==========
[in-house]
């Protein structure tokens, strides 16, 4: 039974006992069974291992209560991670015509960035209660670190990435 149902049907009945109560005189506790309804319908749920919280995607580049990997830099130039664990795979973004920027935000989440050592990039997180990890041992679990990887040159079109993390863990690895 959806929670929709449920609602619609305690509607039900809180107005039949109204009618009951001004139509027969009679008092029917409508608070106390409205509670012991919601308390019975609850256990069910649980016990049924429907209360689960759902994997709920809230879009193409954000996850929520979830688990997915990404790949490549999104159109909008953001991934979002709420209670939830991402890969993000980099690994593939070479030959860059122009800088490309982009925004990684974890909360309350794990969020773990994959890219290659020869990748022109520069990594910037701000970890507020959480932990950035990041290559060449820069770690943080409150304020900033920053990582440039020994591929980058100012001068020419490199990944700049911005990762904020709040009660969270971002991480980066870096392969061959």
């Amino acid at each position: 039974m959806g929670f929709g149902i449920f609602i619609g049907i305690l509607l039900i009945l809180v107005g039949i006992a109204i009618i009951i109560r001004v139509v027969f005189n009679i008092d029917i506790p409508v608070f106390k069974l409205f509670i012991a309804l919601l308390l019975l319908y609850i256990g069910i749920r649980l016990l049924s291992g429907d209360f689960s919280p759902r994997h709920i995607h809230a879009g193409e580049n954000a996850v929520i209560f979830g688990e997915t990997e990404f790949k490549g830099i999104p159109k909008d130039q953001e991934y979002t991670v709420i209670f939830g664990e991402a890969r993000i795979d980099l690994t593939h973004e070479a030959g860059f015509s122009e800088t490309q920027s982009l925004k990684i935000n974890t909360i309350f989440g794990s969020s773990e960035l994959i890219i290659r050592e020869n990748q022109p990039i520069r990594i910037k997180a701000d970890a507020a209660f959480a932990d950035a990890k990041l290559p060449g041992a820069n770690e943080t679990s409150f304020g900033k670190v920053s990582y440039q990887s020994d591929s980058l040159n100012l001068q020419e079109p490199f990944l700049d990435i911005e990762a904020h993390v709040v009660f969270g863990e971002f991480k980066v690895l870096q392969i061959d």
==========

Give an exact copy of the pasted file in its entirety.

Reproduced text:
[in-house]
């Protein structure tokens, strides 16, 4: 039974006992069974291992209560991670015509960035209660670190990435 149902049907009945109560005189506790309804319908749920919280995607580049990997830099130039664990795979973004920027935000989440050592990039997180990890041992679990990887040159079109993390863990690895 959806929670929709449920609602619609305690509607039900809180107005039949109204009618009951001004139509027969009679008092029917409508608070106390409205509670012991919601308390019975609850256990069910649980016990049924429907209360689960759902994997709920809230879009193409954000996850929520979830688990997915990404790949490549999104159109909008953001991934979002709420209670939830991402890969993000980099690994593939070479030959860059122009800088490309982009925004990684974890909360309350794990969020773990994959890219290659020869990748022109520069990594910037701000970890507020959480932990950035990041290559060449820069770690943080409150304020900033920053990582440039020994591929980058100012001068020419490199990944700049911005990762904020709040009660969270971002991480980066870096392969061959």
């Amino acid at each position: 039974m959806g929670f929709g149902i449920f609602i619609g049907i305690l509607l039900i009945l809180v107005g039949i006992a109204i009618i009951i109560r001004v139509v027969f005189n009679i008092d029917i506790p409508v608070f106390k069974l409205f509670i012991a309804l919601l308390l019975l319908y609850i256990g069910i749920r649980l016990l049924s291992g429907d209360f689960s919280p759902r994997h709920i995607h809230a879009g193409e580049n954000a996850v929520i209560f979830g688990e997915t990997e990404f790949k490549g830099i999104p159109k909008d130039q953001e991934y979002t991670v709420i209670f939830g664990e991402a890969r993000i795979d980099l690994t593939h973004e070479a030959g860059f015509s122009e800088t490309q920027s982009l925004k990684i935000n974890t909360i309350f989440g794990s969020s773990e960035l994959i890219i290659r050592e020869n990748q022109p990039i520069r990594i910037k997180a701000d970890a507020a209660f959480a932990d950035a990890k990041l290559p060449g041992a820069n770690e943080t679990s409150f304020g900033k670190v920053s990582y440039q990887s020994d591929s980058l040159n100012l001068q020419e079109p490199f990944l700049d990435i911005e990762a904020h993390v709040v009660f969270g863990e971002f991480k980066v690895l870096q392969i061959d």